< Back to FAQs76. My doctor filled out a DNR. Will you honor it? Absolutely. We will honor any Do Not Resuscitate (DNR) that is completed by your physician and that contains the required information for transport. We will send a copy of your DNR to our Medical Director for review to ensure that it meets the requirements for transport. If necessary, our Medical Director can fill out a DNR for you that meets all the requirements. We will diligently manage this for you prior to the trip so that your wishes can be honored.
< Back to FAQs77. What if my father becomes unstable or passes away before the trip? Will you charge me? We understand that this can happen. It doesn't happen often, but when it does, we don't want you to incur any charges, if possible. If your father becomes unstable and for some reason needs to delay the flight, as long as it's more than 24 hours prior to the trip, there are no charges whatsoever. At that time we will be updating our medical report to reflect your father's condition. If, during that 24-hour window, he became unstable and could not continue, there would be a cancellation charge that could be applied to a later flight when he is able to fly. If it happens shortly before the flight and we have already repositioned an aircraft, you will be charged only the actual costs incurred up to that point.
< Back to FAQs78. My mother is very ill. What happens if she passes away during the trip? It is rare that a patient passes away on an air ambulance trip. If your mother becomes unstable and seems to be taking a turn for the worse, we will do everything in our power to stabilize her. If she passes away during the trip, we will make every effort to complete the trip and will call the authorities en route to make the necessary arrangements for pronouncing the patient upon arrival.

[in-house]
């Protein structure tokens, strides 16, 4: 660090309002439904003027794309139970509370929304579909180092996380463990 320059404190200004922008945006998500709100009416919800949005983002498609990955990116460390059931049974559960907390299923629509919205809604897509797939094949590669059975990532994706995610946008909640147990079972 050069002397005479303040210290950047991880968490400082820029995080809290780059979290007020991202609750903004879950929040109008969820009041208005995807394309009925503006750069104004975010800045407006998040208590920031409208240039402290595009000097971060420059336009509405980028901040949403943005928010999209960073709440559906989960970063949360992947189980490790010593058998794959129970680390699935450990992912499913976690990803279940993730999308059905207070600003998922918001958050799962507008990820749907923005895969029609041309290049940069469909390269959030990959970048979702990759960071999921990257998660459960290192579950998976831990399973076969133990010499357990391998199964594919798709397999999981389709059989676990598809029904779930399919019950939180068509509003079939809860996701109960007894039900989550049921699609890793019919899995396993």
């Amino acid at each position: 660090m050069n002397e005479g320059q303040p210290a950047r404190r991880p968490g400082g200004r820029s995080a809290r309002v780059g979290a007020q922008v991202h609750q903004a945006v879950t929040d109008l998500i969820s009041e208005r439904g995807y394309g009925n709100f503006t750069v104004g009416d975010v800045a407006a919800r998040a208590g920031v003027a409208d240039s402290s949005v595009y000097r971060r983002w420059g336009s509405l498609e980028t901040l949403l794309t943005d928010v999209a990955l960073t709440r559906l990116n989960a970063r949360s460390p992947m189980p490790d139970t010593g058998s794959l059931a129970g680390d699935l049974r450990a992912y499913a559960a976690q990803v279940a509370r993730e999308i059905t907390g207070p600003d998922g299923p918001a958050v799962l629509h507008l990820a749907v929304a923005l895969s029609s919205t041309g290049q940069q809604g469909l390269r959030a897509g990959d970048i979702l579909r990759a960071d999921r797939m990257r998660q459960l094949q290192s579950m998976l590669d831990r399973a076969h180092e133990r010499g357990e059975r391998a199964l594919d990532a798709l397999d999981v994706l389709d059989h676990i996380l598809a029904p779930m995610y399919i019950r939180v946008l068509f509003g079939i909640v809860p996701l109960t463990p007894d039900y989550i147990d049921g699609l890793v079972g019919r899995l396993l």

< Back to FAQs79. My father has end-stage emphysema and is on high oxygen. Can you take him under this condition? Yes, a patient with high oxygen needs is a perfect candidate for air ambulance. When a patient needs oxygen on the ground, they will need more in the aircraft. When a plane rises in elevation a negative pressure condition results, the air inside the plane expands and a patient's lungs take in less oxygen with each breath. However, air ambulances carry 100 percent supplement oxygen that can be given by nasal canula or mask. Before take-off, the nurse will place a pulseoximeter on the patient's finger and measure his oxygen saturation. As the plane rises in elevation, we will monitor his O2 level and dial in more supplemental oxygen as needed. And, unlike commercial airlines, if we have to fly at lower altitudes to maintain his oxygen, we can and will to maintain his safety and care.